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Seeking Common Ground, Task Force Issues Guidelines

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Washington

Saying that "public education is too important ... to be reduced to nothing more than a battlefield in the cultural wars," a task force of education and religious leaders issued a set of guidelines last week for debate over school reform.

The 13 organizations that make up the National Task Force on Seeking Common Ground for the Improvement of Public Education hope their efforts will foster more civil debate and agreement among traditionally antagonistic groups.

"Focused, forthright, but always respectful, debate on shaping public education will almost always lead to better schools," the group says in a five-page statement. "We are also confident that candid discussion will often reveal that there is more common ground than conventional wisdom acknowledges."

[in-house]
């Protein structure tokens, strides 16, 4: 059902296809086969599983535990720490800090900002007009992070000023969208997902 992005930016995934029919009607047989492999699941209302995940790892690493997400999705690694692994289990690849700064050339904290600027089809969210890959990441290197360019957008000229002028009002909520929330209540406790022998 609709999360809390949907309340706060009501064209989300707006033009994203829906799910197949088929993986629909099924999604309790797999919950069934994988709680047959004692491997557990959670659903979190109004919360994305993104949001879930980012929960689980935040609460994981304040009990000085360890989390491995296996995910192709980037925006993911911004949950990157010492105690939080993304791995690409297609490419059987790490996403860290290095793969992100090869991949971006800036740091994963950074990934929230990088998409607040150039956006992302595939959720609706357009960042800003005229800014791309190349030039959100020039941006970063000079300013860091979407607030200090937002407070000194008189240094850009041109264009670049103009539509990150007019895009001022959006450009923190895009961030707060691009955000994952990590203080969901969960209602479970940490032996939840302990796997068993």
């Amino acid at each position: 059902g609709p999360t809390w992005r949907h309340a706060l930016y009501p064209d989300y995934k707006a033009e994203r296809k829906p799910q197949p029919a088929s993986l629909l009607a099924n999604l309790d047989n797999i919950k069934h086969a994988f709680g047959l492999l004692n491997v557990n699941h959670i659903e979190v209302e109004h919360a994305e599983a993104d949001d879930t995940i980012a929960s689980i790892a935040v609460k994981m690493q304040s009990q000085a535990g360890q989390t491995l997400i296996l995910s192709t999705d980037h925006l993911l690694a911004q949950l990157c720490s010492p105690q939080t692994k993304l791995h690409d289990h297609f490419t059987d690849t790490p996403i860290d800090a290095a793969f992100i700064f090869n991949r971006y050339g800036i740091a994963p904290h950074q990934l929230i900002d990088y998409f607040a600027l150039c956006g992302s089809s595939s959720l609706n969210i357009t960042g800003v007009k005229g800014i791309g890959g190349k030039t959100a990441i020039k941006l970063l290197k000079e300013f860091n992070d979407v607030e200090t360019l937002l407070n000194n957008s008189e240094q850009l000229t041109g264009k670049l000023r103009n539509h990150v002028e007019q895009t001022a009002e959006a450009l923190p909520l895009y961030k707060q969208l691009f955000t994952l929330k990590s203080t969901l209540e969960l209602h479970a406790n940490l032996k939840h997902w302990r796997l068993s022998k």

The group, which includes the Association for Supervision and Curriculum Development, Citizens for Excellence in Education, the National Association of Evangelicals, and Americans United for the Separation of Church and State, was convened by the American Association of School Administrators, based in Arlington, Va.

More than a year ago, AASA officials began private meetings with conservative religious groups to promote a dialogue between those groups and public educators. (See Education Week, Nov. 23, 1994.)

Rules for Debate

In the statement released last week, the group urges:

  • "Generous exercise of ... discretion" by administrators in allowing students to opt out of certain instruction, such as sex education, if it conflicts with their parents' religious beliefs.
  • A recognition that some disputes, including many arising under the religious-freedom clauses of the U.S. Constitution, "have been settled by law."
  • Acknowledgment by parents that while they have "a special and immediate interest in what schools do ... other constituencies, including the community as a whole, also have a real and direct stake in public education."
  • Ensuring that debate over public education does not distract from learning in the classroom, and that it "is motivated by a concern for the interest of students and public education, not by personal or partisan advantage."

No widespread distribution of the guidelines is planned. But several member groups said they would publicize the statement among their constituencies.

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